Hope is what gets us out of bed every day. It is because we hope that each new day brings us life, possibilities, challenges of course, but also joy and pleasure through the people we meet, especially those we love, that we are able to go into each day looking forward to what it will bring.
Some of us are helped in this by being an upbeat, cheerful kind of person. These are great gifts of personality which can make life easier, at least on the surface of things.
However, the hope I am talking about here is not just the product of a sunny personality. Christian hope is something that still functions even when trouble brews on the horizon and our emotional prospects are not so warm and shiny.
Hope – Christian hope – is a gift of God. Both faith and hope are gifts. God enables us to believe and to trust to God’s goodness and love for us. Really, what we hope is that God is at work to bring all things to a good purpose. It may be that we cannot see how God can achieve good in a particular situation; hope trusts that despite our limited vision, God can and will bring life to whatever situation of death we may be experiencing.
Hope is wide awake about the past and the present but has an eye to the future that God wills for God’s creation. This is so, even though we human beings cause hurt to one another and to this Earth that God has entrusted to us.
Christian hope has a history. That is, both the ability to hope and what we hope for as Christians goes far back in history to Abraham and even further back to Noah. Always, God is committed to helping God’s creation flourish. Before God brought a great flood on the earth, God made a covenant with Noah and his family, to keep them alive (Gen 6:17-21). Later, God made a covenant with Abraham, promising him land, descendants and that he would be a blessing (Gen 12: 1-3; 15: 1-21). These covenants that God offered to Noah and Abraham are the deep basis of all our hope. They are promises by God to ensure life, often in situations that are strongly marked by death.
But the absolute basis for our hope is Jesus himself, in his resurrection from the dead. This act of God changes everything. It shows us God’s ultimate, loving intention – that in some way that is real for the kind of body-persons that we are, God intends to bring us beyond death to a life free from mortality, free to be in ease-full, sublime union with God’s own self.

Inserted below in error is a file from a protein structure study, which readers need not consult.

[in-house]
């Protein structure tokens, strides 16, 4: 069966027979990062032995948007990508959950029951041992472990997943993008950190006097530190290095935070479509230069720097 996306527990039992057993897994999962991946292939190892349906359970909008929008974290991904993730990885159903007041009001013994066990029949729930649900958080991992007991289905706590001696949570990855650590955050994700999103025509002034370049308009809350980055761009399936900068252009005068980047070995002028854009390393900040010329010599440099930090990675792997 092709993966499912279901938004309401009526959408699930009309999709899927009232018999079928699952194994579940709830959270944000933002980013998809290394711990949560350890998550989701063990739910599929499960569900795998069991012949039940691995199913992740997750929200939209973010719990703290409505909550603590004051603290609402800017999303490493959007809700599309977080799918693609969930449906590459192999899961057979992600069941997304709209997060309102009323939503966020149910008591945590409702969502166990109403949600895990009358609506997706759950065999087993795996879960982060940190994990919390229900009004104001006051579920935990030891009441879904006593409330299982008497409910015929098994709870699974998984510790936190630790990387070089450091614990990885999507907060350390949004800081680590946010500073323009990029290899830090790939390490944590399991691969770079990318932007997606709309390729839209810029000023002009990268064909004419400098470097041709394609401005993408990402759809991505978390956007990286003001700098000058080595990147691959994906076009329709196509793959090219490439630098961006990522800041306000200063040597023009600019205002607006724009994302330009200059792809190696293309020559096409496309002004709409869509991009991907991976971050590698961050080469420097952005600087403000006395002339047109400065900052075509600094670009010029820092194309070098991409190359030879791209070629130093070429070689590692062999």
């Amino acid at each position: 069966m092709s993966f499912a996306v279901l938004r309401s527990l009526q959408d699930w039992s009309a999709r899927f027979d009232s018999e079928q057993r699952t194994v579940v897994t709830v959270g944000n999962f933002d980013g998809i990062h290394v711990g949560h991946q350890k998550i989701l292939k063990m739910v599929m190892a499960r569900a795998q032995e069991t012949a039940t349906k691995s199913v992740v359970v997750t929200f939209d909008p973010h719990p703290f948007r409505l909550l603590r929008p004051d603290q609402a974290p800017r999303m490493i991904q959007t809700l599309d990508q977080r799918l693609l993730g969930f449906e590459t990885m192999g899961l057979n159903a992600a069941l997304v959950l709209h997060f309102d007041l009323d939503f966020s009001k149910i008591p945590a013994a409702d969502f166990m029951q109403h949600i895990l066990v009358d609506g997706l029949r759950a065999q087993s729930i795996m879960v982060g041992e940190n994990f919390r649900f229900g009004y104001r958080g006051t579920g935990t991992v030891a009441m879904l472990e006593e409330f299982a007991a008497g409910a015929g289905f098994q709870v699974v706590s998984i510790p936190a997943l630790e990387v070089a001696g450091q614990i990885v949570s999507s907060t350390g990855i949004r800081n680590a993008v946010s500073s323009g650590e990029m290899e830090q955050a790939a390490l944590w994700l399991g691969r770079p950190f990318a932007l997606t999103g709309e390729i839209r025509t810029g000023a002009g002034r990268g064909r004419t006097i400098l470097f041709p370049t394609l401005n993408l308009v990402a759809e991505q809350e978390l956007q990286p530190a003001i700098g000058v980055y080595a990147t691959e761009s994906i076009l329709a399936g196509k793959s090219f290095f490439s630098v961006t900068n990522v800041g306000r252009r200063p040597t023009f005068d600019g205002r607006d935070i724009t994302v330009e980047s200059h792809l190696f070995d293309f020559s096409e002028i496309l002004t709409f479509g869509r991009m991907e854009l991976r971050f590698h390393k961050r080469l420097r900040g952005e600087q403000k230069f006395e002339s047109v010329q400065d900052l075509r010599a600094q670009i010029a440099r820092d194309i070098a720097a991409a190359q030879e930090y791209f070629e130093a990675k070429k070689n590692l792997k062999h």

The great US biblical scholar, Walter Brueggemann, sums up Christian hope when he writes:
“Hope in Gospel faith is not just a vague feeling that things will work out, for it is evident that things will not just work out. Rather, hope is the conviction, against a great deal of data, that God is tenacious and persistent in overcoming the deathliness of the world, that God intends peace and joy. Christians find compelling evidence, in the story of Jesus, that Jesus, with great persistence and great vulnerability, everywhere he went, turned the enmity of society toward a new possibility, turned the sadness of the world toward joy, introduced a new regime where the dead are raised, the lost are found, and the displaced are brought home again. We draw our hope from the breath-taking memory of this Jesus!”
Here, we find hints about how we keep Christian hope alive. Of course, we need to do everything we can at a practical level to make life as positive as possible. We need to take care of our bodies, our minds, our feelings and our relationships with those people central to our lives. Beyond our own immediate needs, we must care for our world, God’s creation, and work for peace and justice. In all these activities, we use the best knowledge and practices that human wisdom has learned from experience.
But when we have done all the best practices in the world, we may still find that our hearts are empty or easily troubled. This calls us to activate our Christian hope, looking each day for the small, quiet but steady evidence of God’s creative activity all around us. The resurrection of Jesus reverberates, echoes and pulses in the life of the world. As Pope Francis said,
“It is the Resurrection that gives us the greatest hope, because it opens our lives and the life of the world to the eternal future of God, to full happiness.”
Associate Professor Michele Connolly RSJ is a Doctor, author and theologian at the Catholic Institute of Sydney and is a Sister of St Joseph of the Sacred Heart.
This article was originally published in the 2023 Season of Creation | Spring edition of the Catholic Outlook Magazine. You can read the digital version here.
 Walter Brueggemann, A Gospel of Hope, First edition. (Louisville, Kentucky: Westminster John Knox Press, 2018) p. 104-105.
 Pope Francis, general audience, April 3, 2013.